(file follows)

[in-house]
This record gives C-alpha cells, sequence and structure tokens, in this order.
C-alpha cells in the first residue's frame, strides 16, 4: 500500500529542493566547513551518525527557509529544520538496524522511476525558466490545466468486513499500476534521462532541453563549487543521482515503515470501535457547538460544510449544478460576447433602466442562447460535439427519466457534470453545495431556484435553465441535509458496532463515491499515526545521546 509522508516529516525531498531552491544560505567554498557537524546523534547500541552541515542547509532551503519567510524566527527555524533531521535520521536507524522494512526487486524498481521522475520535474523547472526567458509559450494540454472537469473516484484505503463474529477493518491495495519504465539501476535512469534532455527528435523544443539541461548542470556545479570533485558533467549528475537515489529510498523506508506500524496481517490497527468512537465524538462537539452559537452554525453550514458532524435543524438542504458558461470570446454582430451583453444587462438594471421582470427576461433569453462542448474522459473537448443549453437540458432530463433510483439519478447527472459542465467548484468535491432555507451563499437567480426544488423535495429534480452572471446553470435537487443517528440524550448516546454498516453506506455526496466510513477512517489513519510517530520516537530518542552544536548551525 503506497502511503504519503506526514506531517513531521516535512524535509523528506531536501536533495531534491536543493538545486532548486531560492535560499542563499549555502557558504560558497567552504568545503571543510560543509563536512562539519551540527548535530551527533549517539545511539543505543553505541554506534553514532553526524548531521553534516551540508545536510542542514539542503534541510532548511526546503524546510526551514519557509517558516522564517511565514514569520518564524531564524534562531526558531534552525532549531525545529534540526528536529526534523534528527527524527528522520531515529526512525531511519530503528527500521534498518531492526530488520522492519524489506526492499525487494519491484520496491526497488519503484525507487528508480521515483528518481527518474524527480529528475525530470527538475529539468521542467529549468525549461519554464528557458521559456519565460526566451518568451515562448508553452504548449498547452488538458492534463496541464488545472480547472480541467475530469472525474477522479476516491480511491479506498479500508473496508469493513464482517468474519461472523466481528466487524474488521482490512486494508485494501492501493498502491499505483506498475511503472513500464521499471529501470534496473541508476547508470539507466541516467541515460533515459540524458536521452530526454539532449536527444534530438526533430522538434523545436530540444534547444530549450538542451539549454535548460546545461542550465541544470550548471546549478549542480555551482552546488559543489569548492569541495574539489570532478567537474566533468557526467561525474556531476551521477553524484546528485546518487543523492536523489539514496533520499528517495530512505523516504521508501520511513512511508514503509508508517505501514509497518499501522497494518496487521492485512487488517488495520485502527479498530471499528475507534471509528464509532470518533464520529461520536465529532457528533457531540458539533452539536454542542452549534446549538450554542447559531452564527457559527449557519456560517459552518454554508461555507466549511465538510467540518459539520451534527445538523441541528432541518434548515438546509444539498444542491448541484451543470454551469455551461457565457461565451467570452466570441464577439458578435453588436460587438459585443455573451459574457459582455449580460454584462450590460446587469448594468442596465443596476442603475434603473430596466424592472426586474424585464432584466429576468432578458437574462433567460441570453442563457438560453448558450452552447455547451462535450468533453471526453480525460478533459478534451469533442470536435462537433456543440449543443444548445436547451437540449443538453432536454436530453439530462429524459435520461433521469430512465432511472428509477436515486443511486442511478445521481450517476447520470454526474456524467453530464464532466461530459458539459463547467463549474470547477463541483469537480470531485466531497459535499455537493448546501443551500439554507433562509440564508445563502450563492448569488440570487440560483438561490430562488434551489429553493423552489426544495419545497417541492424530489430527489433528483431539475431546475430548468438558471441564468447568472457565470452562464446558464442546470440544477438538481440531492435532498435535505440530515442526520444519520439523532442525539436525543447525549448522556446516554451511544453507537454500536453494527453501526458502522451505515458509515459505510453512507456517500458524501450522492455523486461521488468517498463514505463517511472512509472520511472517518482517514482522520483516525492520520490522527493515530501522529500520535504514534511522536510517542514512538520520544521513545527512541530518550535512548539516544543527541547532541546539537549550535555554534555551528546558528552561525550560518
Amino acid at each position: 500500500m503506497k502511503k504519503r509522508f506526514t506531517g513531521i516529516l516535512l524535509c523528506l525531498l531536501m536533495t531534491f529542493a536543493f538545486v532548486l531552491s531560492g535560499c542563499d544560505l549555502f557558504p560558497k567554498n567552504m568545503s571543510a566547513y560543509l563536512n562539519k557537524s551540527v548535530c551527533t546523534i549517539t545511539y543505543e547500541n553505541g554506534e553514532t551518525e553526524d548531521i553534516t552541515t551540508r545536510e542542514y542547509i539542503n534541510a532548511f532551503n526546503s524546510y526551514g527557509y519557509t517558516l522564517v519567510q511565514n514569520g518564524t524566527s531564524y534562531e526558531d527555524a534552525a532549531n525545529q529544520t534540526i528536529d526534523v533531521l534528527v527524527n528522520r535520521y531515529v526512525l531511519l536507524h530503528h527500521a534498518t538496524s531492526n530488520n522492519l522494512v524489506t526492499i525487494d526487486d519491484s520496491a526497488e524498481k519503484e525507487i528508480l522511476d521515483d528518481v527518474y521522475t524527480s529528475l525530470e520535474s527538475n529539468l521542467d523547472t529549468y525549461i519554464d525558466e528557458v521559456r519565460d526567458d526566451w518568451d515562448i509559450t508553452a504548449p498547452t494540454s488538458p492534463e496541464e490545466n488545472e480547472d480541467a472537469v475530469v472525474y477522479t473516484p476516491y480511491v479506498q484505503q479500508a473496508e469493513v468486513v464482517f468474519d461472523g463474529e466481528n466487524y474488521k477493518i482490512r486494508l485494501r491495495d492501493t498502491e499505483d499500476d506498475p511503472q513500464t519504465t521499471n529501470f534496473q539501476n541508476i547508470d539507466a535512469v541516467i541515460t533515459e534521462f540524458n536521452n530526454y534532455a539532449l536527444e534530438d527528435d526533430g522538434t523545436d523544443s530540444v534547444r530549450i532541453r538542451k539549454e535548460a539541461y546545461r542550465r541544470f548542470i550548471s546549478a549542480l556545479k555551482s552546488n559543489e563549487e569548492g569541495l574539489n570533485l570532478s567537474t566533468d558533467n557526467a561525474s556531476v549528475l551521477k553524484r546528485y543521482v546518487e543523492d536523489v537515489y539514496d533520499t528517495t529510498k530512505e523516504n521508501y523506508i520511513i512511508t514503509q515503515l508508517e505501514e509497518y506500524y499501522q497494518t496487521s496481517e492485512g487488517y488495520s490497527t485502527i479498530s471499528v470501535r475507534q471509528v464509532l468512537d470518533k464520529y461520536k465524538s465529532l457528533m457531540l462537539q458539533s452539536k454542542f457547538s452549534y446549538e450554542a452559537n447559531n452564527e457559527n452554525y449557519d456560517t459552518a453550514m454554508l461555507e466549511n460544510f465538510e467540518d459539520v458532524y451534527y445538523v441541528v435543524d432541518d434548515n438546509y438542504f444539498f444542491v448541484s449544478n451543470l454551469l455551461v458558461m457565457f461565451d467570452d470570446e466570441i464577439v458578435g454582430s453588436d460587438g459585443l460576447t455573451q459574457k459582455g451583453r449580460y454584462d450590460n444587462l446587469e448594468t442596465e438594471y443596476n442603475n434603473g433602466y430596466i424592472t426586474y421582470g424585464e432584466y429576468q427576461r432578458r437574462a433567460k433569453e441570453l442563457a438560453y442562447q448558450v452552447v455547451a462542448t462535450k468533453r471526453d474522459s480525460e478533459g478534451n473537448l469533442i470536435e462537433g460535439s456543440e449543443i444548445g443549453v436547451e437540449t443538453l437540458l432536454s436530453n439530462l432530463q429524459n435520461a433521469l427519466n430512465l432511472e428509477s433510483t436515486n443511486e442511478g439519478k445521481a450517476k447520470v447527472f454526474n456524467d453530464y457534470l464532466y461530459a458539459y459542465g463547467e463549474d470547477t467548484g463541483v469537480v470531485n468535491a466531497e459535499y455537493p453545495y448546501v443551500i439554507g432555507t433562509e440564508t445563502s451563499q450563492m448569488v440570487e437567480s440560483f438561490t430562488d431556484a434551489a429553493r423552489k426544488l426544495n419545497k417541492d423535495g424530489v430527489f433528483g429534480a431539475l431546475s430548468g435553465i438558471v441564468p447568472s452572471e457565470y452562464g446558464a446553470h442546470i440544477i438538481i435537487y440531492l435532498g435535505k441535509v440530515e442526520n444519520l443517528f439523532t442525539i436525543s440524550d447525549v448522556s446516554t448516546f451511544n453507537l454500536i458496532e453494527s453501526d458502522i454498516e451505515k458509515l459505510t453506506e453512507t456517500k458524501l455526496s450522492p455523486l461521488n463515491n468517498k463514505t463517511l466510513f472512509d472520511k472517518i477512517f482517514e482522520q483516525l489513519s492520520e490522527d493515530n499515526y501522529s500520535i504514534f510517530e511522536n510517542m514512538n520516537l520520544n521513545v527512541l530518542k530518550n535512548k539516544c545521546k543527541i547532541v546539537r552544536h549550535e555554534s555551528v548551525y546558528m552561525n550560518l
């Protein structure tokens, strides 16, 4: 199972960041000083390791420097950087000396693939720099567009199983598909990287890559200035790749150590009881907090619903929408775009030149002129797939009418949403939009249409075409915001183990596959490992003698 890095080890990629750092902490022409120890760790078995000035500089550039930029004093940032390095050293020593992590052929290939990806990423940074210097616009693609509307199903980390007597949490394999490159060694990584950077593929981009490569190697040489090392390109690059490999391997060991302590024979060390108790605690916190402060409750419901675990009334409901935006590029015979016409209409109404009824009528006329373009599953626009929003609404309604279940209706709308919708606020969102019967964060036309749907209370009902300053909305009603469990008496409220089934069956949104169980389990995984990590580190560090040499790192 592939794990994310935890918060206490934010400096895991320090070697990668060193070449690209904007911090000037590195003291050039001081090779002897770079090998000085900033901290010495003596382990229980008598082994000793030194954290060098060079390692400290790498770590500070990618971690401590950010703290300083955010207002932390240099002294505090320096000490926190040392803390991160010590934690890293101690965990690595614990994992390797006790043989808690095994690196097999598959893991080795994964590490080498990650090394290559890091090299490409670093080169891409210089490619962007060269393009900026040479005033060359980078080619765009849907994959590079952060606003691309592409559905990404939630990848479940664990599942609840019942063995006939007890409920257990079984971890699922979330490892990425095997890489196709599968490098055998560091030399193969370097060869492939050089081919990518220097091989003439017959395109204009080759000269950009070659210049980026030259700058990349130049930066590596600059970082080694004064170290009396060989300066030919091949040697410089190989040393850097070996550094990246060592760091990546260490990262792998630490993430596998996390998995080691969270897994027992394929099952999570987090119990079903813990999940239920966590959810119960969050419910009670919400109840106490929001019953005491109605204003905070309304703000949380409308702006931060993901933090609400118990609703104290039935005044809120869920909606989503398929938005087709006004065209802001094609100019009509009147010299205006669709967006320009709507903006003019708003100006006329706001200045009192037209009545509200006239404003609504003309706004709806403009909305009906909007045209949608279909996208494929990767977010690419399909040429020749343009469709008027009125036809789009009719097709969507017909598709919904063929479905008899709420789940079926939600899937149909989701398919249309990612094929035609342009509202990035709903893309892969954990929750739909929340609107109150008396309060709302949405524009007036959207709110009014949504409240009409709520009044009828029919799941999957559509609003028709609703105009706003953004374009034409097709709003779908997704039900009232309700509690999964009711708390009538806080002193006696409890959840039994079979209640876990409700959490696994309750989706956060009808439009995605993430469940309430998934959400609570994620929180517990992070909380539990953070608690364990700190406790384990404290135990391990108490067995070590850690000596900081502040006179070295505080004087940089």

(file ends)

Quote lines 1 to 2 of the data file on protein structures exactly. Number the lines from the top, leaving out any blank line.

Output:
[in-house]
This record gives C-alpha cells, sequence and structure tokens, in this order.